Filed under Finance
by All at Sea | May 20, 2012
Help! I feel like I'm shoveling sand against the tide trying to make my business loan payments in this slow period. Does anyone make loans to pay off other loans?
All at Sea
Dear All at Sea,
If your small business is drowning in debt payment problems during this recession, you don't need an Ark, you need an ARC! That's the new American Recovery Capital (ARC) loan program. The Small Business Administration (SBA) heard the SOS and is offering this new program guaranteeing interest-free loans of up to $35,000 specifically for making principal and interest payments on existing loans, assuming your business and your loans qualify.
The SBA's purpose is to help small businesses make loan payments with a short-term infusion of cost-free capital so that the business can use its own capital to buy inventory and supplies and pay employees, thus keeping the business going until the recession eases. Cash flow that would otherwise go to loan payments can be better used to save jobs and continue to provide goods and/or services to the community.
There is no collateral requirement and no fees but—sorry—only one loan per customer! Loan proceeds are provided over a six-month period and repayment of the ARC loan principal is deferred for 12 months after the last disbursement of the proceeds and can be extended for up to five years.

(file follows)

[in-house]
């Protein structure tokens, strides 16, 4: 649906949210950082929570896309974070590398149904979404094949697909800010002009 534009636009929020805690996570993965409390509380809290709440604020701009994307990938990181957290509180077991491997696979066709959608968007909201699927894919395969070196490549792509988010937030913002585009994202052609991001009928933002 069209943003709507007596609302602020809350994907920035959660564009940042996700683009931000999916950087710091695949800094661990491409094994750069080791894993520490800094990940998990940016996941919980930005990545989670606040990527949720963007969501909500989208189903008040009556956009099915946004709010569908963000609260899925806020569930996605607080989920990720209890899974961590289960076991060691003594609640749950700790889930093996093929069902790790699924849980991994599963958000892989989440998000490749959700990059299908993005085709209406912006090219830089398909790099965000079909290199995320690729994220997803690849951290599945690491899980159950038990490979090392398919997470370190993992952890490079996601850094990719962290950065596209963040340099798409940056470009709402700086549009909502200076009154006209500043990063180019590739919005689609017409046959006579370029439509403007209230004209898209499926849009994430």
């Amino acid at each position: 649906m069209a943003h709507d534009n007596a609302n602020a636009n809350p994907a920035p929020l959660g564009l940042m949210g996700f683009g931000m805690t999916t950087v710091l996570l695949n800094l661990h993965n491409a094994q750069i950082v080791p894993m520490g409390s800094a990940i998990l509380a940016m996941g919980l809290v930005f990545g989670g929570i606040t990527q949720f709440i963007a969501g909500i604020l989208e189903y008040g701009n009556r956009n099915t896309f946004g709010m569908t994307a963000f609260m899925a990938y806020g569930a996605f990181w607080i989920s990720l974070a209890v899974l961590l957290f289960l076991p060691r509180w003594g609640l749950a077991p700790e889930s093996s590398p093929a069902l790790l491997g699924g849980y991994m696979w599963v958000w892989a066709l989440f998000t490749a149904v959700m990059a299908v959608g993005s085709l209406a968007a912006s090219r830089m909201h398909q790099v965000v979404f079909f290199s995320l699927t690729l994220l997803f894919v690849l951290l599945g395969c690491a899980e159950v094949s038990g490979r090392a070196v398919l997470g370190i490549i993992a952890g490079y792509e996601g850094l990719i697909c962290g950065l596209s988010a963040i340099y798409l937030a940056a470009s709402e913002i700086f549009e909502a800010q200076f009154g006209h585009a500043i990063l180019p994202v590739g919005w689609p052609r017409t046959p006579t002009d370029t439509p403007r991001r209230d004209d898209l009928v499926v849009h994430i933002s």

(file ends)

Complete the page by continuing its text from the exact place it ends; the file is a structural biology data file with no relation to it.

Qualifying loans include:
Qualifying businesses are those that can prove they were viable, profitable concerns prior to the recession, and that can show sufficient cash flow forecasts to make future repayments of the principal. Your commercial bank can help determine your eligibility. Take your last two years of financial statements, a list of why you're having trouble keeping up with payments (loss of revenue, key employees, higher costs, etc.) and your history and projections of cash flows to your banker and ask about applying for an ARC loan.
The ARC program is a re-launch of the original stimulus package's small business initiative, adding a few embellishments. It's due to kick off June 15th, 2009 but so far few banks have shown a burning interest to participate, so encourage your banker to become enthusiastic about this beneficial opportunity for your business.
Note that this program is for existing, going concerns only . . . no start-ups need apply for this particular initiative! It might be well worth your time to review the American Recovery Capital loan program and to visit your banker if you think you might be eligible.